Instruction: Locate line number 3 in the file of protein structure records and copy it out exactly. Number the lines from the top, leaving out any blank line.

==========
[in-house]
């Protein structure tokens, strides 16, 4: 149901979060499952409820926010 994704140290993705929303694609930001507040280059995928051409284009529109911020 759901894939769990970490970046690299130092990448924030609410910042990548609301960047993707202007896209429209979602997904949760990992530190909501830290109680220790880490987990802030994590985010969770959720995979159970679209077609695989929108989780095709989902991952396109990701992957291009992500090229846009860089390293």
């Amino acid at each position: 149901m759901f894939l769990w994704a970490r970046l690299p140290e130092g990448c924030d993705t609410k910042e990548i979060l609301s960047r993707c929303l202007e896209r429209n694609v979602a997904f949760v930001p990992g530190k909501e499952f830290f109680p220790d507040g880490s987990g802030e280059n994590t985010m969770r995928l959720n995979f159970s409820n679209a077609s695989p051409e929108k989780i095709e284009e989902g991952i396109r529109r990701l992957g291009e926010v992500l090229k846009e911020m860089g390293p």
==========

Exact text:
């Amino acid at each position: 149901m759901f894939l769990w994704a970490r970046l690299p140290e130092g990448c924030d993705t609410k910042e990548i979060l609301s960047r993707c929303l202007e896209r429209n694609v979602a997904f949760v930001p990992g530190k909501e499952f830290f109680p220790d507040g880490s987990g802030e280059n994590t985010m969770r995928l959720n995979f159970s409820n679209a077609s695989p051409e929108k989780i095709e284009e989902g991952i396109r529109r990701l992957g291009e926010v992500l090229k846009e911020m860089g390293p």